Updated on April 19th, 2018
For the past 20 years Presonus have been innovators in the world of digital audio work stations. In those 20 years the landscape has dramatically changed for both amateur and professional recording.
The recording studio has, for the most part, moved to the bedroom. We can hold in the palm of our hands more technology than you could fit in most 1970’s studios.
Multitrack recording has developed and improved to the extent that a basic audio interface can cost you less than a beginner grade musical instrument.
With the AudioBox, Presonus has created a one-stop-shop for home recording enthusiasts. Today we will dissect the benefits and disadvantages of this product.
Straight out of the box the AudioBox certainly looks the part, with its cool blue front and shiny aluminium side panels. To hold it’s a solid piece of kit too. No worrying signs of cheap plastic outer parts which might be prone to crack or break.
AudioBox is powered by just the one USB cable which prevents your recording setup turning into a bundle of untraceable wires. They’ve also been kind enough to include the cable, which is a welcome sight. As far as size goes it’s around 6 inches square and less than 2 in height. It’s neat and portable, which will come in handy if you happen to do most of your recording on the move.
First up is the two channel inputs and these are ‘combo-jacks’, meaning they can take both XLR and ¼ inch jack inputs. As well as saving on space this also helps to keep the cost of the unit down. For example, you could plug your XLR microphone lead into channel 1 and an electric guitar directly into channel 2.
As an added bonus the AudioBox will provide the power for your guitar signal, so there’s no need especially for a DI box. If you do decide to use a DI, do be careful with your levels as the sensitive preamps can lead to excessive clipping.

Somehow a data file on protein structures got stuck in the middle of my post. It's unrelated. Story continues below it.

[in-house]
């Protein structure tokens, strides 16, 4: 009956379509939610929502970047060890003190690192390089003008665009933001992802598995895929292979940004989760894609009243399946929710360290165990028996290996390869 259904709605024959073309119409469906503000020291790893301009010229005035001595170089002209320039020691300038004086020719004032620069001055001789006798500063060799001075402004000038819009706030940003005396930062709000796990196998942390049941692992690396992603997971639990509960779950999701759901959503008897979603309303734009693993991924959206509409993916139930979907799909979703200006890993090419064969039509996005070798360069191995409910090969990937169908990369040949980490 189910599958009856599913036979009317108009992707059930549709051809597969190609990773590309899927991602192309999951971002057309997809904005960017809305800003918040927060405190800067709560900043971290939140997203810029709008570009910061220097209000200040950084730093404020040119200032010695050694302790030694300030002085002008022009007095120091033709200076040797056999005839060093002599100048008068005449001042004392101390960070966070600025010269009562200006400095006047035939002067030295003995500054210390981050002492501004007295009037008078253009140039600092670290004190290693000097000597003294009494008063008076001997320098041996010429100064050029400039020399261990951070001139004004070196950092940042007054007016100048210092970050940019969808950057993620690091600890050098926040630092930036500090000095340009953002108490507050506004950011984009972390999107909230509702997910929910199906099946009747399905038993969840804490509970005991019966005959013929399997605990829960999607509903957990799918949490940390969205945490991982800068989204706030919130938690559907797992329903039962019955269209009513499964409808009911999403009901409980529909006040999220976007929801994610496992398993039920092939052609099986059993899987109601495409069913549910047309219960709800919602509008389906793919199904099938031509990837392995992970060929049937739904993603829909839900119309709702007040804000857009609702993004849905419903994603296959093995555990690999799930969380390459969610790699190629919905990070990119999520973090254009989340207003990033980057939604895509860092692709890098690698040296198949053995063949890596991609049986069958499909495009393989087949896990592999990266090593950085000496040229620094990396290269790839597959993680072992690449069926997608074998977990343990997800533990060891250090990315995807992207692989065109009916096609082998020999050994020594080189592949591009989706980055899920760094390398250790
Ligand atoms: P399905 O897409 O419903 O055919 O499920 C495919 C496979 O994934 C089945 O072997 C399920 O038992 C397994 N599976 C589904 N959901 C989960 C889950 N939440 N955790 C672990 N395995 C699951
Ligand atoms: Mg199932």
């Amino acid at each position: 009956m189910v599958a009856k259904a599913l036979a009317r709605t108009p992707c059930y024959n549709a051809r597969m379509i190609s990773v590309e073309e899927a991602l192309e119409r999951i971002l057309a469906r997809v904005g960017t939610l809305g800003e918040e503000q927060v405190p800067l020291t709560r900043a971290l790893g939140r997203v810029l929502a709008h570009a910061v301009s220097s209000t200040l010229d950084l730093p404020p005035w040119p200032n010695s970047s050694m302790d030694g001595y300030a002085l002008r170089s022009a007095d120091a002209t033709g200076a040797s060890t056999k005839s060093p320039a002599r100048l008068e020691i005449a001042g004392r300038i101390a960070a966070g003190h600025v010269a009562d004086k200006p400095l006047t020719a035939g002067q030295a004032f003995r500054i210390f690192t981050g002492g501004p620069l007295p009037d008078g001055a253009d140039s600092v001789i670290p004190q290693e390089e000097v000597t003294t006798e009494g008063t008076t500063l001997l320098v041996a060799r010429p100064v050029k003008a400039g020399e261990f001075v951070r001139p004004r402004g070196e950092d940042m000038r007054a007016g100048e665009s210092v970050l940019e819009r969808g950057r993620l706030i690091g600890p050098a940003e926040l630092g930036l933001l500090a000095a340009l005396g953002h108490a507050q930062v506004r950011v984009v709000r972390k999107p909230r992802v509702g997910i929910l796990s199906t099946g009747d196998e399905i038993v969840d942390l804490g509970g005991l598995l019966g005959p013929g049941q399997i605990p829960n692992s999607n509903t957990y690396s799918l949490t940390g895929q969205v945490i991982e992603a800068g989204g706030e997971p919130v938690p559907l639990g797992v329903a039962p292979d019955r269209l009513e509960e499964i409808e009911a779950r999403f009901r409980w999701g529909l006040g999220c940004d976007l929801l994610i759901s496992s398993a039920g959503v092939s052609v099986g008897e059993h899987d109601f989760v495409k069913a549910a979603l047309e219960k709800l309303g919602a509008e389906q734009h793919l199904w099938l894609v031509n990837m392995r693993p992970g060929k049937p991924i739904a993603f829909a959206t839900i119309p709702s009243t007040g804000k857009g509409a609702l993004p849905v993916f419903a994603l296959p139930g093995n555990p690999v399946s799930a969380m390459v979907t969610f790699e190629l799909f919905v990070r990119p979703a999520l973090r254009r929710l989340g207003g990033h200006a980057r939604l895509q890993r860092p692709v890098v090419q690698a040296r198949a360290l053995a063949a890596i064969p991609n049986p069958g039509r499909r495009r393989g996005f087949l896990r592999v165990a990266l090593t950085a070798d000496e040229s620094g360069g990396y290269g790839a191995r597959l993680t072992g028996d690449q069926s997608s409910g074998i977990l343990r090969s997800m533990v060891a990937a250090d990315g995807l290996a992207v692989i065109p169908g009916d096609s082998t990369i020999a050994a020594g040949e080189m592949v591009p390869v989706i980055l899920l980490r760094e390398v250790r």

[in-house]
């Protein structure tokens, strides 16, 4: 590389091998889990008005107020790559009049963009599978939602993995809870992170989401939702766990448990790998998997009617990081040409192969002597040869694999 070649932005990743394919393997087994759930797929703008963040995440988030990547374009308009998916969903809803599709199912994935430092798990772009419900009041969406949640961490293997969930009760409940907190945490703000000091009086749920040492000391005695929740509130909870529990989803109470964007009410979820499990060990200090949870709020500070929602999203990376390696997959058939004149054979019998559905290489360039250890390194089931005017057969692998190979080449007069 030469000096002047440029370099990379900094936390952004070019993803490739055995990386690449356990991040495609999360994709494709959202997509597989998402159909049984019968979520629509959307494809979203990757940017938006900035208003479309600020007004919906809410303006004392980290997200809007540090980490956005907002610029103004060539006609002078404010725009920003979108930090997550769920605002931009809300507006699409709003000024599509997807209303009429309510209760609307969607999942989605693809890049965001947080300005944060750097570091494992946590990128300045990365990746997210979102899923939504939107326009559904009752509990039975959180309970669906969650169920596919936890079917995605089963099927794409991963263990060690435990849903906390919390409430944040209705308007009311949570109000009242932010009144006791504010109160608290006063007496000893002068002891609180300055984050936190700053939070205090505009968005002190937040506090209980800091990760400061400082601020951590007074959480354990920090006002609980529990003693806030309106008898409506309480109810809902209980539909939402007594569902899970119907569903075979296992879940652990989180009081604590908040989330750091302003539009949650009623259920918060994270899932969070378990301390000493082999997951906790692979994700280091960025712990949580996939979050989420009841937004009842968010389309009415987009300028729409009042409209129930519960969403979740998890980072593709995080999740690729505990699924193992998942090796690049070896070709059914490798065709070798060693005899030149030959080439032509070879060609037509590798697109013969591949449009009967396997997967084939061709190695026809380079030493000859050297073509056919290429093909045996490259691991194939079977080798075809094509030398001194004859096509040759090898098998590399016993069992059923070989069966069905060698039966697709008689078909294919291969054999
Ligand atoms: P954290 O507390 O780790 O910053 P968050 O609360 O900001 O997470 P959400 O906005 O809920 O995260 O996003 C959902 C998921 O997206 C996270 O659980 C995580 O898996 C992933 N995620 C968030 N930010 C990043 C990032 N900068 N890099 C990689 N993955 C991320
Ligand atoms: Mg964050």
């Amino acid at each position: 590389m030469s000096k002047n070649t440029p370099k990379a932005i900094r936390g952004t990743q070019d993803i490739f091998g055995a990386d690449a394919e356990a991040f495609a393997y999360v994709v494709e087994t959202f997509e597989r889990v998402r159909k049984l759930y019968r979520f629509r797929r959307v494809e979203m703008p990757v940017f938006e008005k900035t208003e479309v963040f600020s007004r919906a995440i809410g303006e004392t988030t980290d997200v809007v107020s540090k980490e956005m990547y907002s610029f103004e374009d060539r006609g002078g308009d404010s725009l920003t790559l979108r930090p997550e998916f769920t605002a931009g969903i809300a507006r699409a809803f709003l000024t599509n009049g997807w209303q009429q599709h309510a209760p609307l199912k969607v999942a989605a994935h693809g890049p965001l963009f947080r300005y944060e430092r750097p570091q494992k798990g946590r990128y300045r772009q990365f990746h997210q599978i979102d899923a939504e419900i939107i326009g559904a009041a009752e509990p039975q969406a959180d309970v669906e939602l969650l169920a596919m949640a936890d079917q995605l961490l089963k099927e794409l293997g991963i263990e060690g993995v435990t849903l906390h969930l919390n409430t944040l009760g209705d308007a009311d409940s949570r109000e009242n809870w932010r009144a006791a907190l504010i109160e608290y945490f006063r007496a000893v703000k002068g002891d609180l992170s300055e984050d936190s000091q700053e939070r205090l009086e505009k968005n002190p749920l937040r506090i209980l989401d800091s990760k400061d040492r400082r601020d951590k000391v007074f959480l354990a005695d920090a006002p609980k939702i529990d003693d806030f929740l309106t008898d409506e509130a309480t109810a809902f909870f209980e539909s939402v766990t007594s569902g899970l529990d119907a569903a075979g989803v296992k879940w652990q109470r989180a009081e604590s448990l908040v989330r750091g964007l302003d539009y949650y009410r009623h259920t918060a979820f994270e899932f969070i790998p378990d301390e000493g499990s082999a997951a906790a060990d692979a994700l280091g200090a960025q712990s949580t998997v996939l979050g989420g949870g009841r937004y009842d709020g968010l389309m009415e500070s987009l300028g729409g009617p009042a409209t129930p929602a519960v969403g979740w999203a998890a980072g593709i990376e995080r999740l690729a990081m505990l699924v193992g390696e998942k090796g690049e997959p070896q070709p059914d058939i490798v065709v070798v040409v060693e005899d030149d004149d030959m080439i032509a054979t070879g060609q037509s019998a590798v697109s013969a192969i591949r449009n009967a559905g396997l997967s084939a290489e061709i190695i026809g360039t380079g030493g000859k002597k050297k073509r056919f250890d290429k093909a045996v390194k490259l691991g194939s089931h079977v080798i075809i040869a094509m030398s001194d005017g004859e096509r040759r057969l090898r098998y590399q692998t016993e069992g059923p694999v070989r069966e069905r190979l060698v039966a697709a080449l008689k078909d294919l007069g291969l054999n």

There are 5 adjustable dials on the front panel of the AudioBox.
- channel 1 volume
- channel 2 volume
- Mixer (turn left for inputs, right for playback)
Fans of Spinal Tap will be pleased to see that the headphone level goes all the way up to ’11’. The build and feel of each dial is solid and smooth turning, so there’s little chance of slippage. Also included is a 48v phantom power switch for use with extra sensitive condenser mics.
At the back of the AudioBox there’s 2 MIDI connections – 1 in and 1 out. A handy addition, especially if you find yourself low on USB ports. Along with the ¼ inch headphone input there are 2 TRS outputs, left and right which can be used to monitor your recording and playback.
The AudioBox is USB 2.0 and will work with either PC or Mac. Installation is relatively simple and you also receive a demo version of their ‘Studio One’ software. Customers are invited to try out the free 30 day trial and then upgrade, should they choose to.